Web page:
My Lords, here is a puzzle. Around 56 years ago, I came here, not in a boat, and not as a refugee. I had a job and a labour permit to be here. There has been nothing but constant complaints about immigration since—Powell and all that sort of stuff—but at the same time I have seen domestic political and social life transformed by the presence of immigrants. Look at the Cabinet, for heaven’s sake. Which other European country has a Cabinet with such a Chancellor, Home Secretary, Business Secretary and so on? We have a serious prospect—not that I wish it because I love the Prime Minister, as does everybody else—of the next prime ministerial contest being between three or four immigrants, and nobody will bat an eyelid, yet we had a Conservative Member of Parliament complaining about grinning pickaninnies not all that long ago.
Immigration is a success story. Perhaps we have to go on complaining because otherwise we cannot tolerate it, but it is a success story. The noble Lord, Lord Lilley, said that the better off come here, and thank God for that. How else would we have got the lovely Chancellor we have? We would not have got him had it not been the better-off Ugandan Asians who came here. Seriously, there are positive aspects to what we have done. It is an achievement of British political life that we have a successful, diversified community, which we did not have before.
As many noble Lords have said, it is not over yet. We are still president of COP 26 and, as some noble Lords have said, we made commitments and accepted a solution to the coal question that will sink islands into the sea and create more refugees over the next 10 years. This is not a local British problem; this is a global problem. People from low-lying countries are going to migrate to safer countries, and we have to have a global approach to the solution, not just a European one.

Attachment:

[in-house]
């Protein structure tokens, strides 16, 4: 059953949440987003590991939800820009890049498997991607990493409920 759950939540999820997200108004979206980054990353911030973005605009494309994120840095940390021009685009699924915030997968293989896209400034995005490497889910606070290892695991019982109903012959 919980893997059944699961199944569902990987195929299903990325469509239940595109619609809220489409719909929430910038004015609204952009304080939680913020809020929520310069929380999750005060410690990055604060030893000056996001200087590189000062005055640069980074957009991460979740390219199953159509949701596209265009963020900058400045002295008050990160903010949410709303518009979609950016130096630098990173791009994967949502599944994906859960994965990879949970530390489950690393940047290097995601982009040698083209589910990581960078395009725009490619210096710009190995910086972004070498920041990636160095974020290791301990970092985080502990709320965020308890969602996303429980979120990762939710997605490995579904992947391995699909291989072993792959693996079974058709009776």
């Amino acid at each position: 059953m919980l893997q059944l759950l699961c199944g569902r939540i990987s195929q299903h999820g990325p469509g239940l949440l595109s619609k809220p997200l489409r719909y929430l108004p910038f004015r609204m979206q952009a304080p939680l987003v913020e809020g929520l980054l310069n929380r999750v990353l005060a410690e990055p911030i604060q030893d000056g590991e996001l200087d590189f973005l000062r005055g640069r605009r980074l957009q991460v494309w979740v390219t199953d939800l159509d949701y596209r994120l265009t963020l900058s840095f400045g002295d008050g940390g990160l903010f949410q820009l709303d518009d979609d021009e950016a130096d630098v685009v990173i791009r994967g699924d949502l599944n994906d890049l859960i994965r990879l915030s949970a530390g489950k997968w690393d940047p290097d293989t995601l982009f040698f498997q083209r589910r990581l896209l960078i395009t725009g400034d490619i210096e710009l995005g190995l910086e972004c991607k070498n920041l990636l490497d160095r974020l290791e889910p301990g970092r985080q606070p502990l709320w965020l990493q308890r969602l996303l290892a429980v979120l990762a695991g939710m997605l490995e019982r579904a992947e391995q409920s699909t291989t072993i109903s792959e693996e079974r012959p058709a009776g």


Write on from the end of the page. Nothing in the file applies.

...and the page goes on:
One of the things that we should do as part of our presidency of COP, and generally as “global Britain”, is to start a global solution process to co-operate, not just here but across countries. Obviously, people from poor countries want to come to rich countries. What else would they do? It is rational, economic behaviour; of course they do not want to go to another poor country and the other poor country will not want them. We have to take a positive attitude towards this issue, because we have taken a negative one and it has gone on. Let us take a positive attitude; let us share responsibility with NATO countries—or whichever countries they are—for the immigrants.
For example, the noble Lord, Lord Lilley, cited Albanians and others. One-third of Europe’s population migrated to the United States in the 19th century. The United States is what it is today because one-third migrated. We have to change our minds as to what the positive role of immigration is. The costs are borne by the immigrant and the benefits accrue to the country receiving them. I will just say: take it positively, treat it as a global problem and share the costs.
There is one more thing. If you do not want people to drown in the channel, say that they can be admitted only if they come on a train. It is very simple. At the station—in Victoria, or wherever it is—we would have a proper process by which they could be looked at and their identity examined. That would make it very safe. Avoid the channel and take the Eurotunnel.